Climate journalist Eric Holthaus believes in a better world [podcast + transcript]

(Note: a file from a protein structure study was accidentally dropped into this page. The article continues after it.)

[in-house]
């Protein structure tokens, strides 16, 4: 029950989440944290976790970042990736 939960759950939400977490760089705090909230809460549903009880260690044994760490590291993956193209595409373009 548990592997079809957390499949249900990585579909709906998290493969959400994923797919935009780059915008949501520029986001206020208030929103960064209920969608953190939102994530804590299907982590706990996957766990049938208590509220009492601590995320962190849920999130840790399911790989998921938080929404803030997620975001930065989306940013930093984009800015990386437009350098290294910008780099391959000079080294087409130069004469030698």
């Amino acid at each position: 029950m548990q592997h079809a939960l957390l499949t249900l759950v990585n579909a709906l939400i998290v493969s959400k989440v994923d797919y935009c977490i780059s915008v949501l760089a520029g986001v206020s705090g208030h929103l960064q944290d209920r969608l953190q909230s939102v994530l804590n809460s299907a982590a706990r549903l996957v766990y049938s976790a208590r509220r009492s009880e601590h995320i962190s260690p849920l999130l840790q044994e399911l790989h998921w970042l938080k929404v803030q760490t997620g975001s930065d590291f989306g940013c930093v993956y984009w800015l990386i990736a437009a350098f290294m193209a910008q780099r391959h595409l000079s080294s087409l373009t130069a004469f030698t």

The Present Age